Another serious evil was the encouragement given to loud outcries, faintings, and bodily agitations during the time of public worship. It is remarkable that these effects of the excitement prevailed generally, not only in this country, but also in Scotland and England. The fanatical portion of the friends of the revival not only encouraged these exhibitions, but regarded them as proofs of the presence and power of the Spirit of God. The more judicious never went to this extreme, though most of them regarded them with favour. This was the case with Whitefield, Edwards, and Blair.

The manner in which Whitefield describes the scenes at Nottingham and Fagg’s Manor, and others of a similar character, shows that he did not disapprove of these agitations. He says he never saw a more glorious sight, than when the people were fainting all round him, and crying out in such a manner as to drown his own voice. Edwards took them decidedly under his protection. He not only mentions, without the slightest indication of disapprobation, that his church was often filled with outcries, faintings, and convulsions, but takes great pains to vindicate the revival from all objection on that account. Though such effects were not, in his view, any decisive evidence of the kind of influence by which they were produced, he contended that it was easy to account for their being produced by a “right influence and a proper sense of things.” He says, ministers are not to be blamed for speaking of these things “as probable tokens of God’s presence, and arguments of the success of preaching, because I think they are so indeed. I confess that when I see a great outcry in a congregation, I rejoice in it much more than merely in an appearance of solemn attention, and a show of affection by weeping. To rejoice that the work of God is carried on calmly and without much ado, is in effect to rejoice that it is carried on with less power, or that there is not so much of the influence of God’s Spirit.” In the same connection he says, that when these outcries, faintings, and other bodily effects attended the preaching of the truth, he did not “scruple to speak of them, to rejoice in them, and bless God for them,” as probable tokens of his presence.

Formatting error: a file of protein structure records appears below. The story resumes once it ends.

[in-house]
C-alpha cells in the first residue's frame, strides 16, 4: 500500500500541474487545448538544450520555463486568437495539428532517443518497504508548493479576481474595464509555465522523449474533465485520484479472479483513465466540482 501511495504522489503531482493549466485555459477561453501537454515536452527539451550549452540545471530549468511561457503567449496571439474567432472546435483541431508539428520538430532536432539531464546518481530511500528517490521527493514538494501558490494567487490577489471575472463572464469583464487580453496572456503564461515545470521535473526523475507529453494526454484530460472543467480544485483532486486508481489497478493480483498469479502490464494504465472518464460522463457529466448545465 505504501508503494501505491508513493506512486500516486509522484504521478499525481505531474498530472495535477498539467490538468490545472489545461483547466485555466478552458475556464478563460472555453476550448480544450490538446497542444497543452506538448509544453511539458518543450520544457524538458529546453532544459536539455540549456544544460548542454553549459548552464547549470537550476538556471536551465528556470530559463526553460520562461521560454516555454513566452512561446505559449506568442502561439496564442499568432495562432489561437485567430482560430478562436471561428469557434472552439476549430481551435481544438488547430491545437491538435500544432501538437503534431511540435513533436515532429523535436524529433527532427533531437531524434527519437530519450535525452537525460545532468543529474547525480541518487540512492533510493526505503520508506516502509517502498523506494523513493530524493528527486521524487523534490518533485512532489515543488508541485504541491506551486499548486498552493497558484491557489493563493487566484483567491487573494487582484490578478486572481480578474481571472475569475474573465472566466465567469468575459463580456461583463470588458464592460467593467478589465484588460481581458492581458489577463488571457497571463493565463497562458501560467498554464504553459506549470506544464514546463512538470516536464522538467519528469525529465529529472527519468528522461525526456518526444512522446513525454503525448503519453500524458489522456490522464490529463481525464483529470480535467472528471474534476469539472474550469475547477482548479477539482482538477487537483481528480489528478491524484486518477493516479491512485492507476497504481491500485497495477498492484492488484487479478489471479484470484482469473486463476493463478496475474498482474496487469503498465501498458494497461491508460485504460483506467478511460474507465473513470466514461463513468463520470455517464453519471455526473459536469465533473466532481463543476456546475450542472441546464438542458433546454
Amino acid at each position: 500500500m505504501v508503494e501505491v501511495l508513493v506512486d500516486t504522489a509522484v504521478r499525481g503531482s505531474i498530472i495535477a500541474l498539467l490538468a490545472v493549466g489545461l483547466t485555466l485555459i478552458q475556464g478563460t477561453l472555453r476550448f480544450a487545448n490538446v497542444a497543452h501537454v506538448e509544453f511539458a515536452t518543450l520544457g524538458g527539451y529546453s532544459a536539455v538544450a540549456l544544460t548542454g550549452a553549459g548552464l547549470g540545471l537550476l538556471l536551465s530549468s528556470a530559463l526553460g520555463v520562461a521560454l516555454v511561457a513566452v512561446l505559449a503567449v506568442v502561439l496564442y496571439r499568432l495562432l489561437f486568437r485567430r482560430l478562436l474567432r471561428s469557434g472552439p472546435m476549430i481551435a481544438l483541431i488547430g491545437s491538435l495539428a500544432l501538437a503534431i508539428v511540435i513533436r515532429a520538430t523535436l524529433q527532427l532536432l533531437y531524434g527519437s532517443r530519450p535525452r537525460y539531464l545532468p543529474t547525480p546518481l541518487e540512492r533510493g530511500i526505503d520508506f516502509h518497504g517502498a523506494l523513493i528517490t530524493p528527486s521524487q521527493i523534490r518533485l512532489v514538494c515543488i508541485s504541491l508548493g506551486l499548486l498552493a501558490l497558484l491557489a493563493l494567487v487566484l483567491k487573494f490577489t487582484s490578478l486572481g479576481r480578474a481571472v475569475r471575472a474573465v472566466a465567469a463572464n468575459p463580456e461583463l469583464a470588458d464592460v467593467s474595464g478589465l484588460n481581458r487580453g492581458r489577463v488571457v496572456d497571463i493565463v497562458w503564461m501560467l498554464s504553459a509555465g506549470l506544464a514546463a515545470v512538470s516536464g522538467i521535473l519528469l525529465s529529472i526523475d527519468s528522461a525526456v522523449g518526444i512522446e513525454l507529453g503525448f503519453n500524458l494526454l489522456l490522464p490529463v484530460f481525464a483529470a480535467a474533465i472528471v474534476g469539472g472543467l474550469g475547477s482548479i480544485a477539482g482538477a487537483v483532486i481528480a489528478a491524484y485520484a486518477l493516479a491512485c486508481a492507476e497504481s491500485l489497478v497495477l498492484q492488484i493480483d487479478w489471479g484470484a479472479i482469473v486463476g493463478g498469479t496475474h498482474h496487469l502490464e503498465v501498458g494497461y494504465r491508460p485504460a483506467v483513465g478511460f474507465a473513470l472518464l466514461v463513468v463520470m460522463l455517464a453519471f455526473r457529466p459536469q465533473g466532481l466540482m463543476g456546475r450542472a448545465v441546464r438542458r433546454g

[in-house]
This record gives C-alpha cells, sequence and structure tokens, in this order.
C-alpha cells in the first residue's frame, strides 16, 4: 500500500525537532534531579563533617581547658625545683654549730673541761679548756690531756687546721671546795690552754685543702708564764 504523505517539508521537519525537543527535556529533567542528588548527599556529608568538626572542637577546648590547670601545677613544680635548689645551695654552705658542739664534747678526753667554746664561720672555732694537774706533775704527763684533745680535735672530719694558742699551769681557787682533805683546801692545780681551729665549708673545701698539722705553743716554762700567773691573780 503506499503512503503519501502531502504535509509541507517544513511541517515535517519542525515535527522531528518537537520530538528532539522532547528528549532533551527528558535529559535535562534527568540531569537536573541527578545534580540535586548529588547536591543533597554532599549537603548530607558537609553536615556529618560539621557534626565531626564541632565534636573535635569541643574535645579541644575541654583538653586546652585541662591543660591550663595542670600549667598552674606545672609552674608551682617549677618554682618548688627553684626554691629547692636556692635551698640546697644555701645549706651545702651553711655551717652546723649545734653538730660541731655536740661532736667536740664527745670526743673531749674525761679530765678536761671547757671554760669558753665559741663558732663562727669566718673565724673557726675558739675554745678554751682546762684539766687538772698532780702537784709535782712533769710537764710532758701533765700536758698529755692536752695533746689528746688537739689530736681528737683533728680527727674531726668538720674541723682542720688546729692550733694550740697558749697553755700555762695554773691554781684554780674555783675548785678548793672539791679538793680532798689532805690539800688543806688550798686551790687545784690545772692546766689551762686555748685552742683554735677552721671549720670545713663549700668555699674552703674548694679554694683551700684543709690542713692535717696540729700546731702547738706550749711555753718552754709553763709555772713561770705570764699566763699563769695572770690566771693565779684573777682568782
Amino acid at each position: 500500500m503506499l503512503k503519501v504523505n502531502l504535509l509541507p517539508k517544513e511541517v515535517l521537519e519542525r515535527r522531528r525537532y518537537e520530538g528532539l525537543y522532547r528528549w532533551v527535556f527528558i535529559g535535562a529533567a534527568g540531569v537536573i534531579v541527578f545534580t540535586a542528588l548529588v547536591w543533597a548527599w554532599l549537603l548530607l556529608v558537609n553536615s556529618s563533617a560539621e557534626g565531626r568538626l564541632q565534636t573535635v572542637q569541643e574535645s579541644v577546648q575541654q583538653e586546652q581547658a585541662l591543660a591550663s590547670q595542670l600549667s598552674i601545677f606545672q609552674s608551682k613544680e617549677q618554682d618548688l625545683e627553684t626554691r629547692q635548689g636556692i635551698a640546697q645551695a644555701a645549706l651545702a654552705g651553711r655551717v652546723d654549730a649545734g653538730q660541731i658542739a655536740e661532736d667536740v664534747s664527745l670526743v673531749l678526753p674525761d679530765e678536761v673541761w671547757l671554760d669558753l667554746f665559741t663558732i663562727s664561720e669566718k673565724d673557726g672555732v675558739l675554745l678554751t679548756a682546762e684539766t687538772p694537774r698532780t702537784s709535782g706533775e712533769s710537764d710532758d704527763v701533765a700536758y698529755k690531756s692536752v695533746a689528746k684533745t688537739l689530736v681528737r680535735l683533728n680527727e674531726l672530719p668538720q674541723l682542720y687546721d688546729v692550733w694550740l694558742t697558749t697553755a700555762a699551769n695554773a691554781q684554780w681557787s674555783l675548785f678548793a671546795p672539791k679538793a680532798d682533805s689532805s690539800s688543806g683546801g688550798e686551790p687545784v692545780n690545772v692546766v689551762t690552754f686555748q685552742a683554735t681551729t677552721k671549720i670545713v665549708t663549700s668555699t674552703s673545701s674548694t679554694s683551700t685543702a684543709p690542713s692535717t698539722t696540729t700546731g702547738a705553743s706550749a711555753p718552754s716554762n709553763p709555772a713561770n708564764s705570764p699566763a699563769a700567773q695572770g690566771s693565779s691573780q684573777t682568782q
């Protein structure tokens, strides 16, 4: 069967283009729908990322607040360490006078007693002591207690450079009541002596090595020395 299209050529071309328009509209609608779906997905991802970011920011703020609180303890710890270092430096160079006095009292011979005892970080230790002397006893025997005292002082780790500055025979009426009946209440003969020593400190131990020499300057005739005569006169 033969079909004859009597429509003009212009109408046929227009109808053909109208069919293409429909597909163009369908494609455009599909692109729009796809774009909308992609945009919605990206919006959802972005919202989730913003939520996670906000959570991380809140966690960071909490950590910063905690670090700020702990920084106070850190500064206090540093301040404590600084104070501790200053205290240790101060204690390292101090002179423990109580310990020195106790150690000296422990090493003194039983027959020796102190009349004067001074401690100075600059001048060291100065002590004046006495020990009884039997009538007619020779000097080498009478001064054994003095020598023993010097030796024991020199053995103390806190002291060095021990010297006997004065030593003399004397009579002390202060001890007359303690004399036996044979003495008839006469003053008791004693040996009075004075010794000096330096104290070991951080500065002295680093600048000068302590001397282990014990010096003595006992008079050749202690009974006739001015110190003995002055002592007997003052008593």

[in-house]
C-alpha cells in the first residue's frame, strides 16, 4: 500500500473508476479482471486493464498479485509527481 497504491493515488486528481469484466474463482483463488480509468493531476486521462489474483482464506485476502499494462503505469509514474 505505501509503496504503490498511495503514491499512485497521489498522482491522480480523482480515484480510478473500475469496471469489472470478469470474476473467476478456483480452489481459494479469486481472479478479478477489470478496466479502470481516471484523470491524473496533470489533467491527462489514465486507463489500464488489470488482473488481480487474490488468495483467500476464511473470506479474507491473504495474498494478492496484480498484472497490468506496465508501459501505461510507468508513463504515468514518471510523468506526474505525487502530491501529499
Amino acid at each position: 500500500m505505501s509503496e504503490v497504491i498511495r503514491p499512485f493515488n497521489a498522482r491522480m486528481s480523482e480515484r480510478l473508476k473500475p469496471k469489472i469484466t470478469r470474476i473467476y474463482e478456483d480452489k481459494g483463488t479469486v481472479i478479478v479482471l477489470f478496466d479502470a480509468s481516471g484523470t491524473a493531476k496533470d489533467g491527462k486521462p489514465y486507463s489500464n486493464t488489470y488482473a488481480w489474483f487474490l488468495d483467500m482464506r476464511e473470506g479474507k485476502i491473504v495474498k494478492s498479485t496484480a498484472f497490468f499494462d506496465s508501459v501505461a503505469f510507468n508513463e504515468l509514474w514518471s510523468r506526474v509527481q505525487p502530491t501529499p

The Boston ministers, on the other hand, appear to have disapproved of these things entirely, as they mention their satisfaction that there had been little or nothing of such “blemishes of the work” among their churches. The same view was taken of them by President Dickinson, William Tennent of Freehold, and many others.